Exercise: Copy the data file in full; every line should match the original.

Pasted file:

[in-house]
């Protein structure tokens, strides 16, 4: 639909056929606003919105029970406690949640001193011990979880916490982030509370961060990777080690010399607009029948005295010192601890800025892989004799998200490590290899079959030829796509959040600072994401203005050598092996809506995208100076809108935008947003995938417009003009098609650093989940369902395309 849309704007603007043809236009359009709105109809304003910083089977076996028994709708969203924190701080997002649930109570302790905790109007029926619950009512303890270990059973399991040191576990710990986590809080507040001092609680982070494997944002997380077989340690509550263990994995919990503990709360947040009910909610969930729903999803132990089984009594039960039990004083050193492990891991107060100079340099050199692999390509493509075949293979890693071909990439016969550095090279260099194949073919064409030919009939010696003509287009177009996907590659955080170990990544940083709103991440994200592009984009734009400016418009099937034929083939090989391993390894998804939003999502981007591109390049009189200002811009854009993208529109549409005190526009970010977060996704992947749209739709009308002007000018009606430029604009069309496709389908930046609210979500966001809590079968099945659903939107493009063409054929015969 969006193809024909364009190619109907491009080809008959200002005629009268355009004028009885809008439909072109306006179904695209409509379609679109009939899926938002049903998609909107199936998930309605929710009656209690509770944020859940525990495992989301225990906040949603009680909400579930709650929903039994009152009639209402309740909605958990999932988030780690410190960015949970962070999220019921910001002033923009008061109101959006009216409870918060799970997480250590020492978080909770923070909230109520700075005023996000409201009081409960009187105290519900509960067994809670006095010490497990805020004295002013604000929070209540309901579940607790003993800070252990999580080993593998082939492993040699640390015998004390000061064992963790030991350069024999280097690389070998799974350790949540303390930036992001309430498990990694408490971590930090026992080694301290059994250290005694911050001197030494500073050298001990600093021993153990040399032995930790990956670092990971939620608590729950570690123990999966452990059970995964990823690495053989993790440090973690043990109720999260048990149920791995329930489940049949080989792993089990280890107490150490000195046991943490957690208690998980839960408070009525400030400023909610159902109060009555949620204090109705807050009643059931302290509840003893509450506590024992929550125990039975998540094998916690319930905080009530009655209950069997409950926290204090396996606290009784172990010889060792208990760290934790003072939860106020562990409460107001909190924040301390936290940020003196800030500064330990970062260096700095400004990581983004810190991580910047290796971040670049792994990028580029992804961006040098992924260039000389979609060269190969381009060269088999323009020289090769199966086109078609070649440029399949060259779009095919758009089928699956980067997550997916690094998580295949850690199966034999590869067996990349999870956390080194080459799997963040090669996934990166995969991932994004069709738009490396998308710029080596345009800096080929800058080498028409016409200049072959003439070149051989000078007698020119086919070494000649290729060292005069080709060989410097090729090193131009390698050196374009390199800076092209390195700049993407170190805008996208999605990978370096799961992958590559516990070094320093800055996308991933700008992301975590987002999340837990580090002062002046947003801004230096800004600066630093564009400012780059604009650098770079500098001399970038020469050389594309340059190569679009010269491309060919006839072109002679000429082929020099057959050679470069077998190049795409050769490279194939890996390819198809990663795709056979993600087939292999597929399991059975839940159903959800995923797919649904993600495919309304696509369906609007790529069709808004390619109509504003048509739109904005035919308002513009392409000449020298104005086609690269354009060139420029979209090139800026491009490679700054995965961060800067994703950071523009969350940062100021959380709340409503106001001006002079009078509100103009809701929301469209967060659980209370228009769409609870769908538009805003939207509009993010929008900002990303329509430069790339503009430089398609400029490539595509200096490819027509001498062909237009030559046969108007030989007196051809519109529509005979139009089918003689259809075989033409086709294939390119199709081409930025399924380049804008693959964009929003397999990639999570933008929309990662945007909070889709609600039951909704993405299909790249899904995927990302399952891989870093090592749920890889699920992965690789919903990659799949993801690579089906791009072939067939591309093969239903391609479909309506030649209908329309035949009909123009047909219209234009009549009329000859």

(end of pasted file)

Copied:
[in-house]
């Protein structure tokens, strides 16, 4: 639909056929606003919105029970406690949640001193011990979880916490982030509370961060990777080690010399607009029948005295010192601890800025892989004799998200490590290899079959030829796509959040600072994401203005050598092996809506995208100076809108935008947003995938417009003009098609650093989940369902395309 849309704007603007043809236009359009709105109809304003910083089977076996028994709708969203924190701080997002649930109570302790905790109007029926619950009512303890270990059973399991040191576990710990986590809080507040001092609680982070494997944002997380077989340690509550263990994995919990503990709360947040009910909610969930729903999803132990089984009594039960039990004083050193492990891991107060100079340099050199692999390509493509075949293979890693071909990439016969550095090279260099194949073919064409030919009939010696003509287009177009996907590659955080170990990544940083709103991440994200592009984009734009400016418009099937034929083939090989391993390894998804939003999502981007591109390049009189200002811009854009993208529109549409005190526009970010977060996704992947749209739709009308002007000018009606430029604009069309496709389908930046609210979500966001809590079968099945659903939107493009063409054929015969 969006193809024909364009190619109907491009080809008959200002005629009268355009004028009885809008439909072109306006179904695209409509379609679109009939899926938002049903998609909107199936998930309605929710009656209690509770944020859940525990495992989301225990906040949603009680909400579930709650929903039994009152009639209402309740909605958990999932988030780690410190960015949970962070999220019921910001002033923009008061109101959006009216409870918060799970997480250590020492978080909770923070909230109520700075005023996000409201009081409960009187105290519900509960067994809670006095010490497990805020004295002013604000929070209540309901579940607790003993800070252990999580080993593998082939492993040699640390015998004390000061064992963790030991350069024999280097690389070998799974350790949540303390930036992001309430498990990694408490971590930090026992080694301290059994250290005694911050001197030494500073050298001990600093021993153990040399032995930790990956670092990971939620608590729950570690123990999966452990059970995964990823690495053989993790440090973690043990109720999260048990149920791995329930489940049949080989792993089990280890107490150490000195046991943490957690208690998980839960408070009525400030400023909610159902109060009555949620204090109705807050009643059931302290509840003893509450506590024992929550125990039975998540094998916690319930905080009530009655209950069997409950926290204090396996606290009784172990010889060792208990760290934790003072939860106020562990409460107001909190924040301390936290940020003196800030500064330990970062260096700095400004990581983004810190991580910047290796971040670049792994990028580029992804961006040098992924260039000389979609060269190969381009060269088999323009020289090769199966086109078609070649440029399949060259779009095919758009089928699956980067997550997916690094998580295949850690199966034999590869067996990349999870956390080194080459799997963040090669996934990166995969991932994004069709738009490396998308710029080596345009800096080929800058080498028409016409200049072959003439070149051989000078007698020119086919070494000649290729060292005069080709060989410097090729090193131009390698050196374009390199800076092209390195700049993407170190805008996208999605990978370096799961992958590559516990070094320093800055996308991933700008992301975590987002999340837990580090002062002046947003801004230096800004600066630093564009400012780059604009650098770079500098001399970038020469050389594309340059190569679009010269491309060919006839072109002679000429082929020099057959050679470069077998190049795409050769490279194939890996390819198809990663795709056979993600087939292999597929399991059975839940159903959800995923797919649904993600495919309304696509369906609007790529069709808004390619109509504003048509739109904005035919308002513009392409000449020298104005086609690269354009060139420029979209090139800026491009490679700054995965961060800067994703950071523009969350940062100021959380709340409503106001001006002079009078509100103009809701929301469209967060659980209370228009769409609870769908538009805003939207509009993010929008900002990303329509430069790339503009430089398609400029490539595509200096490819027509001498062909237009030559046969108007030989007196051809519109529509005979139009089918003689259809075989033409086709294939390119199709081409930025399924380049804008693959964009929003397999990639999570933008929309990662945007909070889709609600039951909704993405299909790249899904995927990302399952891989870093090592749920890889699920992965690789919903990659799949993801690579089906791009072939067939591309093969239903391609479909309506030649209908329309035949009909123009047909219209234009009549009329000859």